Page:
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ruth bader ginsburg is a small, slightly woman, kind of mumbly. seems funny to portray her as this mighty force for change and put a crown on her and compare her to a famous rapper. tom: maybe ruth bader ginsburg was mystified by the pop-culture adoration at first, but she has embraced it. her nephew, o wrote the screenplay for "on the basis of sex," argues she sees advantages to the celebrityppeal. >> she is gwing used to being in a public eye in a way that most justices are not. when you issue a dissent in a supreme court case, you ar speaking to future generations, and she is smart enough to recognize that being a powerful force in the media makes that voice louder. tom: there is every sign that her celebrity appeal will continue. a few months ago this champion of gender and racial equality n id she plans to spend at least another five yearse supreme court, by which time the notorious rbg will be 90 years old. tom brook, bbc news, new york.
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jane there is a thought. for many in the u.k., thda christmas ho are not complete without going to a pantomime. but now this peculiarly british tradition with often risqué jokes is being exported to america. "jack and the beanstalk" is playing in new york, and as we discovered, the crowds young and old cannot get enough. ♪ >> america has never seen anything like it. >> new yorkers have taken to ita gosh, liish to water. >> it's amazing. >> i love it. >> the show is very funny. >> oh no, you can' >> oh yes, i can. >> a pantomime is a family form of enter inment around the holidays that is interactive with the audnce, that has a lot of slapstick and humor and
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brings the community together laughing and singing. ♪ >> i knew nothing about no she sent me tapes of what pantomime actually was and i'm was like -- [gasps] >> we want you to help us. >> 1, 2, 3, 4. >> it's funny for me that we got a "new york times" glowing review, thinking to myself that "the guardian" would never reverentially review a panto. so-called belolow art. >> behold, mic beans! >> the hardest part for me is the vocalese of it. as a pantomime [high] i talk like this. and th i go very low. >> ♪ always look on the bright
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side of life ♪ >> the interactive tradition of panto, what we think of as clichéd and hackneyed, the y are thrilling to this audience. these american guys are coming out of the show with their minds blown, and i think, it is just panto. >> i just think that some girls play boys, some boys play girls, and there are people of allnd sizes, bigmall, small and tall. ke we need to have that kind of perspective and un of things in the real world. >> i would love to see it become a tradition over here. jane: you just can't escape panto, not even here.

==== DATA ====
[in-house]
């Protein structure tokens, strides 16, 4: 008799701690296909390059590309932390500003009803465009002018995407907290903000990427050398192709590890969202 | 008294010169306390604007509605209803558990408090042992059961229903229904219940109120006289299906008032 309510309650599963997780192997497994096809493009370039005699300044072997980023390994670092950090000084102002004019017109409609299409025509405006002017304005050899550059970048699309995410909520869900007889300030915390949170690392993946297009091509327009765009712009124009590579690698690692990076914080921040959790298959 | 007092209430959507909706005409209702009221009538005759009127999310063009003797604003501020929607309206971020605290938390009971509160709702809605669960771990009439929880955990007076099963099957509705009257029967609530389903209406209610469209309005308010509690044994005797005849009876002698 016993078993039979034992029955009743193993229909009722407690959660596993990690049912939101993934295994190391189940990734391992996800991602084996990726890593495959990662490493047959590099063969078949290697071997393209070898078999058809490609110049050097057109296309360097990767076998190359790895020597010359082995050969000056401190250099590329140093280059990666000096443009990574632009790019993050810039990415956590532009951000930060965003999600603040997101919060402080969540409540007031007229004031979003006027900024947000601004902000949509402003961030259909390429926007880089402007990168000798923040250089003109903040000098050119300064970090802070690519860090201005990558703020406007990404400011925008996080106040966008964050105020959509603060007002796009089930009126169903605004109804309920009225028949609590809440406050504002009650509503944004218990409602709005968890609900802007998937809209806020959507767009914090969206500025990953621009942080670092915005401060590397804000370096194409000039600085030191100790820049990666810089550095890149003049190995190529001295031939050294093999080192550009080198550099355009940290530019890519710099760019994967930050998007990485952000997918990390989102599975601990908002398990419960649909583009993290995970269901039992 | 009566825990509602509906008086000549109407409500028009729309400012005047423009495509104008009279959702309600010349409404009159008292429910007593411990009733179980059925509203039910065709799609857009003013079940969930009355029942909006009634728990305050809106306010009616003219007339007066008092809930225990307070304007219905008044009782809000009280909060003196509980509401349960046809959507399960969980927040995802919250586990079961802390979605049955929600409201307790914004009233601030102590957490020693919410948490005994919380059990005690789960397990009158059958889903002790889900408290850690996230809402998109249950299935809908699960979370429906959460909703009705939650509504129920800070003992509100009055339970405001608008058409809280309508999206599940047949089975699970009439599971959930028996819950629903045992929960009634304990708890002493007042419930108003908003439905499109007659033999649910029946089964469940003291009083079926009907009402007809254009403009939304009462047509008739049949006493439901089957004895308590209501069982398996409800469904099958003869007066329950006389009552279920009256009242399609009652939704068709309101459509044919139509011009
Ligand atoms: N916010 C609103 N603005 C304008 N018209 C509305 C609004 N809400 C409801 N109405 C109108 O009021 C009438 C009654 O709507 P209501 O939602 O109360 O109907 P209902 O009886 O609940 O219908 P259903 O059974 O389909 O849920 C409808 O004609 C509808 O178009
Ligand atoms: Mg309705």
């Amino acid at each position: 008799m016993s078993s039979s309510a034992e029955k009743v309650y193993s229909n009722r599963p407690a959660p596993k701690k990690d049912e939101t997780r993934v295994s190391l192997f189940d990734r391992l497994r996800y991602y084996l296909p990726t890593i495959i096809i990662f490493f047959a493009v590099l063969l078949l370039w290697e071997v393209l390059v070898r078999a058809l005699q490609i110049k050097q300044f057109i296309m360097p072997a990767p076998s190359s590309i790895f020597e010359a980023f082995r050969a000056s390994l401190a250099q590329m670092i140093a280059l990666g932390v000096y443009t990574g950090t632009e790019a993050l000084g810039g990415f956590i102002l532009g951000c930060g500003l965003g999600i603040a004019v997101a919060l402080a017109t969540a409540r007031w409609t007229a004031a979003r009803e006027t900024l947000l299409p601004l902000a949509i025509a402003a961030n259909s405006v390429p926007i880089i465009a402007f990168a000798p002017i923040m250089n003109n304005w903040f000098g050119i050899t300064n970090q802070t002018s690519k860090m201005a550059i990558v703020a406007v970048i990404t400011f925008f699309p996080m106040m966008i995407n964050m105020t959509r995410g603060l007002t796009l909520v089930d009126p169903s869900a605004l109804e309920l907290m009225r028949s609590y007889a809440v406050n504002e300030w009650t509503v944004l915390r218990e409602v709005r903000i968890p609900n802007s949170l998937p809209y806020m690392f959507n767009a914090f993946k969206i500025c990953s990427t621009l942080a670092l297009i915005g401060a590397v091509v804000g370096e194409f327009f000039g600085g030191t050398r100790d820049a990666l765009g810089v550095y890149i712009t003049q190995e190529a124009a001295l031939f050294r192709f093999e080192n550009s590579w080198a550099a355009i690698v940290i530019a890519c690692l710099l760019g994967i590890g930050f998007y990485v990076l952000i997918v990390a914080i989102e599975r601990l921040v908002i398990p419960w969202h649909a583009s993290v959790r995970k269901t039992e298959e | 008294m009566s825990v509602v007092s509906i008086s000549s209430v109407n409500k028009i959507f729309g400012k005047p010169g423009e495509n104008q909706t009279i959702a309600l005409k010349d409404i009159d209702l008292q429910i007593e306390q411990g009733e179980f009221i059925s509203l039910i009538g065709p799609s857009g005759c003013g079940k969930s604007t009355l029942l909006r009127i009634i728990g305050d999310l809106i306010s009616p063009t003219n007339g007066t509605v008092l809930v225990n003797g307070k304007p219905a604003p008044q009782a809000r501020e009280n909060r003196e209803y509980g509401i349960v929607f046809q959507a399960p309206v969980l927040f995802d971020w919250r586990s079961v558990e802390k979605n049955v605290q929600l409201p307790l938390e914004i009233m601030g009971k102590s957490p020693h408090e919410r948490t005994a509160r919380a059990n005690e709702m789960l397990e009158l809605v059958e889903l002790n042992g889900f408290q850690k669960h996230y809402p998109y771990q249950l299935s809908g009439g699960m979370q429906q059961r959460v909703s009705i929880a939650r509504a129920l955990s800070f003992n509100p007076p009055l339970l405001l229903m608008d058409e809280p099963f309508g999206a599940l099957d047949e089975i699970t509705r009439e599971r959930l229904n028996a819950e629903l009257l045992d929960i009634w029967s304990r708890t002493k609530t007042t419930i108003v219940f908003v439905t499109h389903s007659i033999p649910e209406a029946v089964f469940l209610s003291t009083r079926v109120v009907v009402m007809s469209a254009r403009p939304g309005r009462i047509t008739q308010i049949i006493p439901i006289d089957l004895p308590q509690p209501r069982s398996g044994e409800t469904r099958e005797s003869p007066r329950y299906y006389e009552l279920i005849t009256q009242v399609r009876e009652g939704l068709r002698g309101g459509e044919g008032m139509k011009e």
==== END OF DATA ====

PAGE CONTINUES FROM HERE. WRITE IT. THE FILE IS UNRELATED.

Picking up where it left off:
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next week you will be getting allatest news from our colleagues in london. we will see you back here in 2019. i'm jane o'brien. thanks for watching "bbc world news america." >> with the bbc news app, our vertical videos are designed to work and your lifestyle, so you can swipe your way through they news of the dad stay tr-to-date with the latest headlines you can ust. download now from sected app stores. >> funding of this presentation is made possible by the freeman foundation, and kovler foundation, pursuing solutions for america's neglected needs. >> what are you dog? >> possibilities. your day is filled with them. >> tv, play "downton abbey." >> and pbs helps everyone discover theirs.
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anytime, anywhere. pbs.h we are wu for >> "bbc world was presented by kcet, los angeles.
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b captioning sponsoredy newshour productions, llc >> woodruff: good evening. ghm judy woodruff. on the newshour to divided by a wall. president trump threatens a shutdown, as republican lawmakers scramble to keep the government funded. then, secretary of defense mais' resignation sends shock waves around the world amid fears of a u.s. foreignwa policy going f. and, it's friday. mark shields a michael gerson elp make sense of this wild week of news. all that and more, on tonight's pbs newshour. or funding for the pbs newshour has been provided by: